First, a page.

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Call for safety at call centres

By Phil Taylor - Posted on 18 February 2021

In a bid to reduce cases of coronavirus, those who can work from home are still being asked to do so  – but others have been at their desks throughout. Here, Phil Taylor looks at call centres, their risks and what can make them safer as Covid19 continues to circulate.

Recognition throughout the pandemic has been given to those seen as at the ‘front line’ - medical staff and support staff in the NHS as well as shop workers, delivery drivers and pharmacists who are amongst those working to provide essential services we all rely on.

Yet there are other groups of workers, vitally important for society during this crisis, who we might regard as performing active service on an invisible front line. Hidden from public view, these are call centre workers who may be contributing directly to saving lives through 111 or emergency services helplines, or who - when many face-to-face services have become impossible - are helping vulnerable or elderly people who are unable to leave the house and rely totally on remote contact. Telecom contact centres ensure that connectivity is maintained; financial service centres respond to peoples’ money worries; and payment queries and public service centres (e.g. DWP or HMRC) deal with issues of Universal Credit or furlough payment.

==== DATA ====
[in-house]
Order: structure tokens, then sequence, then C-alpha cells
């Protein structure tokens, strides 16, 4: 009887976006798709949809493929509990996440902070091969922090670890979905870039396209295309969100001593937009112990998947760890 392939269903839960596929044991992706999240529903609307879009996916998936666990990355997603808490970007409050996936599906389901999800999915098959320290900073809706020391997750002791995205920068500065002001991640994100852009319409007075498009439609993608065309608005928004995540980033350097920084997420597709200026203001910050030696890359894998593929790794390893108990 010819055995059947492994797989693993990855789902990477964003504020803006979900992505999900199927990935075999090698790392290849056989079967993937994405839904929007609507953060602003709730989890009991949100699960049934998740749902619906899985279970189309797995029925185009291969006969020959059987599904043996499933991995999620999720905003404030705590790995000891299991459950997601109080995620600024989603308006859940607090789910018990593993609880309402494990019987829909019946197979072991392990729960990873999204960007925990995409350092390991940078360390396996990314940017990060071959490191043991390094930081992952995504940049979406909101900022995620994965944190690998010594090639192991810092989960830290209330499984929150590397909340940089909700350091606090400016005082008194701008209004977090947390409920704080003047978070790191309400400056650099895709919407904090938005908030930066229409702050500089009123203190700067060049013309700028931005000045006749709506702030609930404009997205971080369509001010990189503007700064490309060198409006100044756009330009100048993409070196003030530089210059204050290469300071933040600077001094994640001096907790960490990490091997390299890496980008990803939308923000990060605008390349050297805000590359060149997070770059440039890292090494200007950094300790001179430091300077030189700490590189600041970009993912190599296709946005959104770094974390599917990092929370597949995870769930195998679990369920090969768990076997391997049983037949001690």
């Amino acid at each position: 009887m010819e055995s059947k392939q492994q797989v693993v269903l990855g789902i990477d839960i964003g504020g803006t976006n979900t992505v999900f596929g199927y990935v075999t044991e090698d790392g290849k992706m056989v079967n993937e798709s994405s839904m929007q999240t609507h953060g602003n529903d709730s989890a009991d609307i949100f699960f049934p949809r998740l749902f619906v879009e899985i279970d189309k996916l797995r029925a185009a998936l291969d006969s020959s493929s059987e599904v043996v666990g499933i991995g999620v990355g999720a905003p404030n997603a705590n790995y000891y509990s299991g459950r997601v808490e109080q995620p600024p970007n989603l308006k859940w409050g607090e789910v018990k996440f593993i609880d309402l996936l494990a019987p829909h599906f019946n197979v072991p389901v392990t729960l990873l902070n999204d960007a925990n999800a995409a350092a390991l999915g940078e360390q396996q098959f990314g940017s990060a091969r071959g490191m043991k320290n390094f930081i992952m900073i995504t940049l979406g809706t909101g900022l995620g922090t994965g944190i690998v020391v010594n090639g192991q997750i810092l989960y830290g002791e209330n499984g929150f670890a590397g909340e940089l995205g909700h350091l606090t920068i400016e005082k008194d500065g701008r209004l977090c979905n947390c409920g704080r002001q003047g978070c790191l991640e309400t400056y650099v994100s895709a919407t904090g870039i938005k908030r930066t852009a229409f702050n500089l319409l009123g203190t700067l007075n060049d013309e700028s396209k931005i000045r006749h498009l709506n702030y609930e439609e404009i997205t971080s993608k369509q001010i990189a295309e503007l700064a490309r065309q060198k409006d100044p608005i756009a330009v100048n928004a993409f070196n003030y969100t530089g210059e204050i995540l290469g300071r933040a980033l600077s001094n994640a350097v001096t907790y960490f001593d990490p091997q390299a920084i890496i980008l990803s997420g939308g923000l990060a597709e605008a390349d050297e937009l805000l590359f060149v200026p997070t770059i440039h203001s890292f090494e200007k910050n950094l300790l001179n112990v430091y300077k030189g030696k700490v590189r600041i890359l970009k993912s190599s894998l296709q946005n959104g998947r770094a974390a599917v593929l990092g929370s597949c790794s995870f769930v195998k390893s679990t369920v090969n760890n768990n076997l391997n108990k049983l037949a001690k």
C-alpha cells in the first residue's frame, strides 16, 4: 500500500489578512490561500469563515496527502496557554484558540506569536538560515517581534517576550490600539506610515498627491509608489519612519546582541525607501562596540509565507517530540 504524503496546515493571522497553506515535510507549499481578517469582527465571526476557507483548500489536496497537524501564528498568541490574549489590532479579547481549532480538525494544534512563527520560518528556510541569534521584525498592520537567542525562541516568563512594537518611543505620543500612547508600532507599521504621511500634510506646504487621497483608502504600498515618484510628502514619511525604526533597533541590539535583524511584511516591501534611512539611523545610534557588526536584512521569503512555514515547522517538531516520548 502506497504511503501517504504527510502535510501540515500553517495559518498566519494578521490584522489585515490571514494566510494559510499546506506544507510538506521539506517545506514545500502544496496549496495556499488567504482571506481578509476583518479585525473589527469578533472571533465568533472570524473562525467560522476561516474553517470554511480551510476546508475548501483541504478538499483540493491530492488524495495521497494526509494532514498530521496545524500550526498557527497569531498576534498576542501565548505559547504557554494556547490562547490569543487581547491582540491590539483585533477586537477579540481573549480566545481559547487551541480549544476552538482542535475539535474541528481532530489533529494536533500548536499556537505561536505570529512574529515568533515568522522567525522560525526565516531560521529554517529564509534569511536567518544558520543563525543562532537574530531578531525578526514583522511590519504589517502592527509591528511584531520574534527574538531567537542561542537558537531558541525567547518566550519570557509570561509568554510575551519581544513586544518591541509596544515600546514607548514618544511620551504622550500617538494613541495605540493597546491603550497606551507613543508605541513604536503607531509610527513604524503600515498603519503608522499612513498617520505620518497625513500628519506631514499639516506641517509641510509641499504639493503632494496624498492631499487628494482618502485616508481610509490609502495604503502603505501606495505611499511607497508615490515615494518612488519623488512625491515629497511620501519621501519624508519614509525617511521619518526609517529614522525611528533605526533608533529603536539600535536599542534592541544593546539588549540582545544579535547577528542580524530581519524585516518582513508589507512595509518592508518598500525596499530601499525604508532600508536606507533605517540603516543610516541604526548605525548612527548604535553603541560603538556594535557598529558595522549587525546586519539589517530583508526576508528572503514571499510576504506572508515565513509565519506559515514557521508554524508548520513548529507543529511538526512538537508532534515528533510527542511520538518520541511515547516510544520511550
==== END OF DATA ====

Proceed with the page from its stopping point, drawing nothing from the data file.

Contact centres are an important, but understated or even unacknowledged, area of economic activity in Scotland. I have researched call/contact centres in Scotland for 25 years. In 1997, 16,000 were employed in Scottish call centres -the last full audit published in 2012 established that 90,000 were employed in contact centre activity in Scotland, including those in non-customer facing roles, but who were integral to centres’ operations.